Background: The following article discusses an experimental concept developed by a Endevco customer using an Endevco® model 133 three-channel piezoelectric signal conditioner. The unit was working well within their existing measurement system. The customer had wanted to tap the signal and convert it into DC output for a trip point application. His request was for a simple circuit that he could self-build and test. Although the concept was known and understood to be experimental in nature, the customer had plans to permanently install if satisfied with the results.
As a general rule, Endevco does not recommend operation of its products beyond manufacturers' published specifications, nor outside of warranty terms and conditions. It is important to note that the Endevco model 133 is in no way designed nor specified by Endevco for use as a permanently installed continuous condition monitoring device. The article is solely for educational reference only, and the experiment should not be construed in any way as intended to offer know-how on a viable technology alternative for such requirements. Instead, Endevco Sensing Systems is pleased to recommend its Vibro-Meter VM600 continuous condition monitoring system, which offers multiple "fail-safe" features to safely handle multiple types of rotating machinery failure scenarios.
I am using the Endevco model 7201-50
piezoelectric accelerometer and the model 133 three-channel piezoelectric signal conditioner for rotational shaft vibration monitoring. The shaft is rotating at about 1800 rpm. Can you suggest how to provide a simple DC output corresponding to the vibration level? I also want to be able to manually downscale the output level. The DC output level will be used as threshold trip point input to our programmable logic controller (PLC). It must be manually adjustable from 10% to 90% of signal conditioner output
The Endevco model 133 is a three-channel signal conditioner for use with both Isotron® (IEPE-type) and charge output piezoelectric accelerometers. It does not offer an external DC output. However, the available AC output can be rectified and filtered to generate necessary DC output. The circuit schematic as shown in Figure 1, below, will provide DC output corresponding to the AC output signal. The output can be further downscaled by adjusting the R2 linear potentiometer.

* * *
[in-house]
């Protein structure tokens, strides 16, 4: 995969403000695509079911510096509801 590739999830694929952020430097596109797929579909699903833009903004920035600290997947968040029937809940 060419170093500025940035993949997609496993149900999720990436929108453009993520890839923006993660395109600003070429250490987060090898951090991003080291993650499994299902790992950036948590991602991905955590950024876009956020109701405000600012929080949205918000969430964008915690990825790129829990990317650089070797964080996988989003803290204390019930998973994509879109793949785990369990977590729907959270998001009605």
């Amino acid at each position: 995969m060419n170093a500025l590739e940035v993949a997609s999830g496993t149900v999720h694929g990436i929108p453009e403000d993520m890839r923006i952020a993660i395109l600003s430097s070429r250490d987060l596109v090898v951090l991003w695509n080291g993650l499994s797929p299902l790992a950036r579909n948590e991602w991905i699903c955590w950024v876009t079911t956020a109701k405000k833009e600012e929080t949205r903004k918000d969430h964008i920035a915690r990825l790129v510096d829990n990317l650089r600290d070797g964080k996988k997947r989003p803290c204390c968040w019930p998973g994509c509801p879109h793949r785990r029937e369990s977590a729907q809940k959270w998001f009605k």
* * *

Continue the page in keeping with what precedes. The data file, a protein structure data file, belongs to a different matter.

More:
Figure 1Circuit description:
The circuit shown in Figure 1 is a classical half-wave rectifier configuration, with three passive and one diode component. The AC output signal coming from model 133 is connected to J1. The AC signal is rectified by the diode D1, allowing the positive swing to pass thru while blocking the negative swing. R1 serves as the isolation resistor between the model 133 output and the rectifier circuit. C1 is the filter capacitor and R2 is the discharge path. The filtered DC output can be further scaled down by the potentiometer R2. The charging time constant is R1 x C1. The discharge time constant is R2 x C1. It is important that the monitoring instrument has 1 meg-ohm or higher input impedance to avoid loading the rectified DC output at J2. The DC output voltage will always be less than the AC pk input voltage due to the forward voltage drop of the diode D1 and the loading effect of R2. Bench test results are shown in both Table 1a (10 VAC pk input) and Table 1b (5 VAC pk input). The prototype circuit is shown in Figure 2.Note: Since the potentiometer is not necessary for bench testing, a fixed 100K resistor was used for R2 instead of a potentiometer.
It is noteworthy that this simple circuit requires no power supply for operation and therefore dissipation is minimal, making it conducive to more prolonged operating conditions. At maximum 10 VAC input, the circuit only dissipates approximately 1 MW peak every half AC cycle. For comparative purposes, a typical ¼ watt resistor can dissipate 250 MW of continuous power. The output deviation is very much a function of component drift, which is also very negligible.
Table 1A: AC output from the model 133 set to 10V pk and R2 = 100K
|Frequency Hz ||DC volt output ||Ripple volt pk |
|0.8 ||8.9 ||1.8 volts |
|5 ||8.8 ||0.1 |
|50 ||8.8 ||0.02 |
|500 ||8.8 ||0.008 |
|1000 ||8.8 ||Not readable in oscilloscope |
Table 1B: AC output from the model 133 set to 5V pk and R2 = 100K
|Frequency Hz ||DC volt output ||Ripple volt pk |
|0.8 ||4.2 ||0.7 |
|5 ||4.2 ||0.04 |
|50 ||4.2 ||0.01 |
|500 ||4.2 ||0.004 |
|1000 ||4.2 ||Not readable in oscilloscope |
Figure 2: Prototype circuitFigure 2: Prototype circuit Experimental circuit performance:
The design concepts described here, and others like it, are very classic simple circuits that have been used for many years within military and aerospace, electronics, semiconductor processing, and other related applications. The building of the circuit itself is the sole responsibility of the customer. Endevco does not provide performance specifications for such experimental devices, other than to offer the typical test results of a circuit prototype for customer reference.